3 Keys to Using Dinner as a Marketing ToolWritten on April 1, 2017 at 7:56 am
Dinner parties are on the decline in Washington D.C., says Washington Post columnist, Lea Berman, in her column titled “Fewer Dinners means Meaner Politics.” Berman says of the Obama administration, “Washington doesn’t go to dinner anymore and it’s bad for the country.”
I agree with Berman: selling ideas and persuading over wine and a home-cooked meal changes someone’s outlook faster than a dozen phone calls. I still admire President Obama and his talented wife, but I wish they entertained more. A delectable dinner is a persuasive marketing tool. I’d love to have Barack and Michelle over for my summer specialty: barbecued Asian flank steak, curly slaw and key lime pie– and talk to them about dinner parties.
Like Berman, I believe when you sit across from each other for two hours talking and eating, friendships deepen. You learn things. Sometime you change someone’s mind. The only problem is, there’s pressure connected to entertaining, so here’s how to keep it simple and fun:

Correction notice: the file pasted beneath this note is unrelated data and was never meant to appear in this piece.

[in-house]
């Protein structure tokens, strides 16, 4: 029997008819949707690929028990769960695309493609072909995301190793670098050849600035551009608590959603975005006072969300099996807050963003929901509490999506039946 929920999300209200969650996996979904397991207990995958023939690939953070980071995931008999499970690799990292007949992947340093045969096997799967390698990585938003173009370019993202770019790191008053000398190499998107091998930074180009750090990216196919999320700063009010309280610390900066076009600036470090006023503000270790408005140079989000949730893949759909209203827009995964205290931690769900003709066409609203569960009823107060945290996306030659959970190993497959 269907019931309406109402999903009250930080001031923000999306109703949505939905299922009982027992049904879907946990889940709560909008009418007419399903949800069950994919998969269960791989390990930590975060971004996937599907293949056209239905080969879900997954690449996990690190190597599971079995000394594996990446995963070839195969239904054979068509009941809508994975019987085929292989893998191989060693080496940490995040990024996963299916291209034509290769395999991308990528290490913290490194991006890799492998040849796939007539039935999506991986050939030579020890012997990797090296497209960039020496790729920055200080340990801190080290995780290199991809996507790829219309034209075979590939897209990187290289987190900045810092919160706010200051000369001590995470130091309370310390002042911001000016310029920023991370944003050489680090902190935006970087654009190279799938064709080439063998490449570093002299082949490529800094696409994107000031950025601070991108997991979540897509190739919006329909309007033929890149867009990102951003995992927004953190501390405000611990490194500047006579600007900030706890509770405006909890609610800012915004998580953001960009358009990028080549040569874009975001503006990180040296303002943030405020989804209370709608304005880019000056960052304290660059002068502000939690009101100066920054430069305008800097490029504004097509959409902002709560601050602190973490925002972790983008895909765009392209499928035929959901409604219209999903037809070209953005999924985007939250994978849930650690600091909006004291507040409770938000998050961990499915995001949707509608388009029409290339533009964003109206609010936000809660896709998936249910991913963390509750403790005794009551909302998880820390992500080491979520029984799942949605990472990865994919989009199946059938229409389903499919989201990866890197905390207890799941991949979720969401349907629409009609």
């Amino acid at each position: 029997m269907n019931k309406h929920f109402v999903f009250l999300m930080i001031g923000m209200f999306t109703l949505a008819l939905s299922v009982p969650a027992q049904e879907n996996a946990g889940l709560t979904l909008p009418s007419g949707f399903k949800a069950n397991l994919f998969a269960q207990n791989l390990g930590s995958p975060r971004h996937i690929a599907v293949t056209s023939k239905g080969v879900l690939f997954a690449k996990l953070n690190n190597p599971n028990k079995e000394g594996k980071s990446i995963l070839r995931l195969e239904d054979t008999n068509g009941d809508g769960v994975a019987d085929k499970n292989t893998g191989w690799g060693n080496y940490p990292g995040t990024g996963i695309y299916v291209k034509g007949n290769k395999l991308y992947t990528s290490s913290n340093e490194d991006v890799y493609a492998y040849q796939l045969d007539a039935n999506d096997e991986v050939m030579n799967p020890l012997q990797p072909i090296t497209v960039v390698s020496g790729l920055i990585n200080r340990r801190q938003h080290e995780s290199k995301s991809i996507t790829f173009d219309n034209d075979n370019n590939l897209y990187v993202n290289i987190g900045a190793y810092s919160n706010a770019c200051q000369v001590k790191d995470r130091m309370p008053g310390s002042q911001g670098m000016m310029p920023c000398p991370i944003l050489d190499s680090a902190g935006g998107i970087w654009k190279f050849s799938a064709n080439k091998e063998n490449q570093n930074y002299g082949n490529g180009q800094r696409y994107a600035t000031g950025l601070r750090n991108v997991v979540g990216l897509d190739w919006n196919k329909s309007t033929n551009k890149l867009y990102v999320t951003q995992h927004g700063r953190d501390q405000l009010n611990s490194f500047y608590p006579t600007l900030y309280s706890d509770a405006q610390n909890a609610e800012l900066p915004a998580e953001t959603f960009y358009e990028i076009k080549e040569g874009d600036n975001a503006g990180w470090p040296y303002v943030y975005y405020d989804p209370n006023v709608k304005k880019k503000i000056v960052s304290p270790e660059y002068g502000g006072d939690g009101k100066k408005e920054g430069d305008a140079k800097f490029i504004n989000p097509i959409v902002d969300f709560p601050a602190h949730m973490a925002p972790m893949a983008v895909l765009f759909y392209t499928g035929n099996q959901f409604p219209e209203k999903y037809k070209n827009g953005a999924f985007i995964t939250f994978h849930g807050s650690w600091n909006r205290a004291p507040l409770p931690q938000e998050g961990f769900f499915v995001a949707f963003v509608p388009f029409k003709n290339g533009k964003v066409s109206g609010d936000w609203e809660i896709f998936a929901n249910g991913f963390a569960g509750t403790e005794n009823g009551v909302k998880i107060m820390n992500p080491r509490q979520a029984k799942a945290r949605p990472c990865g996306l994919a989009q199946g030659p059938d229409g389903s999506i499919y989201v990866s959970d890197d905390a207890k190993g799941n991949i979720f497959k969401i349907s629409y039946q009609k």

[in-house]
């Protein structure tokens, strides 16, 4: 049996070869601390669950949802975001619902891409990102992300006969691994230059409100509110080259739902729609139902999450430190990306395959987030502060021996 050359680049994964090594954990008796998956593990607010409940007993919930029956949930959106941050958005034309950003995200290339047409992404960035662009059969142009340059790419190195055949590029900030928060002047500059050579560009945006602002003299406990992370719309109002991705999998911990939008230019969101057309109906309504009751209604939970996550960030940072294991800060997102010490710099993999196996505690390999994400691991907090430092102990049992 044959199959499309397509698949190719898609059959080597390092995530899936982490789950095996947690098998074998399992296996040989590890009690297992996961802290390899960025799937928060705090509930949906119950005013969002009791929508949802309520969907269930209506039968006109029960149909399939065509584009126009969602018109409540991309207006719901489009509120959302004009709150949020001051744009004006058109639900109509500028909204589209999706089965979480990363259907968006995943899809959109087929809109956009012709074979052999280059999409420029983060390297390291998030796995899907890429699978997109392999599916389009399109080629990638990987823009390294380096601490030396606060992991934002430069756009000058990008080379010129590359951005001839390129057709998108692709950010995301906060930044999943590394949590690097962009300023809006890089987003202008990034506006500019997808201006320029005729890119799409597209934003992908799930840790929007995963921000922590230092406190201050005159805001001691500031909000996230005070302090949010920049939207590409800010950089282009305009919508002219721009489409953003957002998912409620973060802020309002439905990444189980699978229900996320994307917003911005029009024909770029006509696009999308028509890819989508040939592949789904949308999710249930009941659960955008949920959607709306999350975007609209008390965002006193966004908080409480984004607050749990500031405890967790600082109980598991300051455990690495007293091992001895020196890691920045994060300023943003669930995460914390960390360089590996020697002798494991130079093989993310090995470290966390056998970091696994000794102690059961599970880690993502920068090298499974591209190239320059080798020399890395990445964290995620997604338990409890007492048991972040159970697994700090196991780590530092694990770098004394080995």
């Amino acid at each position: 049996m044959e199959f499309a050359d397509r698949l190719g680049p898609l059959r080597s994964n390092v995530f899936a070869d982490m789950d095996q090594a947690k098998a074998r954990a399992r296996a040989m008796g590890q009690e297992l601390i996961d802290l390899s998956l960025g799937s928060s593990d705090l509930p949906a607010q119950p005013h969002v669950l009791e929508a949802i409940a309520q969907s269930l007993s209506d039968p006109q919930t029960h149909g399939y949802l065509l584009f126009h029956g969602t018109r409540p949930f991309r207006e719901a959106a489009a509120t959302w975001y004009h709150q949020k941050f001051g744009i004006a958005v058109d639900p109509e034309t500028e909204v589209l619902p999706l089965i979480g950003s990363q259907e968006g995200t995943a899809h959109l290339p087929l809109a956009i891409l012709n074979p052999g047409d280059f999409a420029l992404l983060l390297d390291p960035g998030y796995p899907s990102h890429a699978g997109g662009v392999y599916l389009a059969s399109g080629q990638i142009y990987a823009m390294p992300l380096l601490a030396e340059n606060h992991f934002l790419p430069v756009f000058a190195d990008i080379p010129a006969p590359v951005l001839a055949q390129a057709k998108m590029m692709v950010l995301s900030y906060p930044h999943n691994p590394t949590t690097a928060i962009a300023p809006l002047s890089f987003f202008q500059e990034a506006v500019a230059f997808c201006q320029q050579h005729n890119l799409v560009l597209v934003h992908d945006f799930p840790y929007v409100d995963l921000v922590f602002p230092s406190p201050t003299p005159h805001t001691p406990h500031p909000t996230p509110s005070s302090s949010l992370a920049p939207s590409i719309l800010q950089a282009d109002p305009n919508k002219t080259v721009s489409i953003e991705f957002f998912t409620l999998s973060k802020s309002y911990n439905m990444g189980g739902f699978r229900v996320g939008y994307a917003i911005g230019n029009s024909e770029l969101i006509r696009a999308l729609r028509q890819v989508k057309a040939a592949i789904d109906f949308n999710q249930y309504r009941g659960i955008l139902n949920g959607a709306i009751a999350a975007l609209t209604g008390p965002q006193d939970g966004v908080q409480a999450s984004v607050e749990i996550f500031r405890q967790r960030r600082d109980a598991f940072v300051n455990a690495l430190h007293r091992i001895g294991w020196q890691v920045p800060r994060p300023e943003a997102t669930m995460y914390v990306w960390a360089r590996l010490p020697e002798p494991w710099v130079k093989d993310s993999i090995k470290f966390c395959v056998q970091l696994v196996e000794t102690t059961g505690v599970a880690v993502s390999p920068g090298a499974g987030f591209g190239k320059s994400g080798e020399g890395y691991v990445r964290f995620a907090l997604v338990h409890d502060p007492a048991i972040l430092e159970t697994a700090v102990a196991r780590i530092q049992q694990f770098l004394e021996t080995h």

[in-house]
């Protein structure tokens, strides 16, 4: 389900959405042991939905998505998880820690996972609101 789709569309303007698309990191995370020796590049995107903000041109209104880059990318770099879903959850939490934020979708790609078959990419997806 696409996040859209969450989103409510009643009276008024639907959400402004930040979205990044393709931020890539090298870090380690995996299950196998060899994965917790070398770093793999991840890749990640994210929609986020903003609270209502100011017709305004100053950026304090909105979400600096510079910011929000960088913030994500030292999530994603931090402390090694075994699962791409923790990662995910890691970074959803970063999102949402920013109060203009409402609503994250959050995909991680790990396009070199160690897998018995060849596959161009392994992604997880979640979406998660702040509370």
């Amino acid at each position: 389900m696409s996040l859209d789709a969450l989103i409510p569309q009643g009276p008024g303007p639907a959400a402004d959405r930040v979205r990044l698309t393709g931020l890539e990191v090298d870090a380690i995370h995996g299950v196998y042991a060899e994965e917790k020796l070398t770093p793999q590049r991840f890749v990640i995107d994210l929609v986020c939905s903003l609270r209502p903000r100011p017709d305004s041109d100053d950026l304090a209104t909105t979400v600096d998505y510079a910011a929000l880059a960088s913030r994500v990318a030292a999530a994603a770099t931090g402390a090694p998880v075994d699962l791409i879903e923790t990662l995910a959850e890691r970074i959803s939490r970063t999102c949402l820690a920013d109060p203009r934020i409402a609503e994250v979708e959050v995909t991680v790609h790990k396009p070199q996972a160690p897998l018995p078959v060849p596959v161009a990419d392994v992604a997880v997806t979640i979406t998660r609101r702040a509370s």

1. To eliminate anxiety, prepare easy dishes you know taste good. If you’re at a loss, here is a sample menu: Grilled Asian Flank Steak, sweet slaw, mashed potatoes, green beans, french bread, Pinot Noir and easy key lime pie. It isn’t all about the food anyway, it’s the conversation and time together.
2. When people don’t know each other well, dinner conversation can stall on pets, travel or children. Fine for a while, but as the host, you have the responsibility to keep it lively. If conversation lags, I like to pose a few “Vanity Fair” questions. The last page of the magazine always features an interview with a celebrity and the questions are conversation starters, like ‘What is your idea of perfect happiness?’
3. Don’t worry about cleaning the house. Just tidy up the two or three rooms your guests will see. When everyone’s left, soak your dishes and head to bed. You brought people together to eat, talk and laugh. You rock!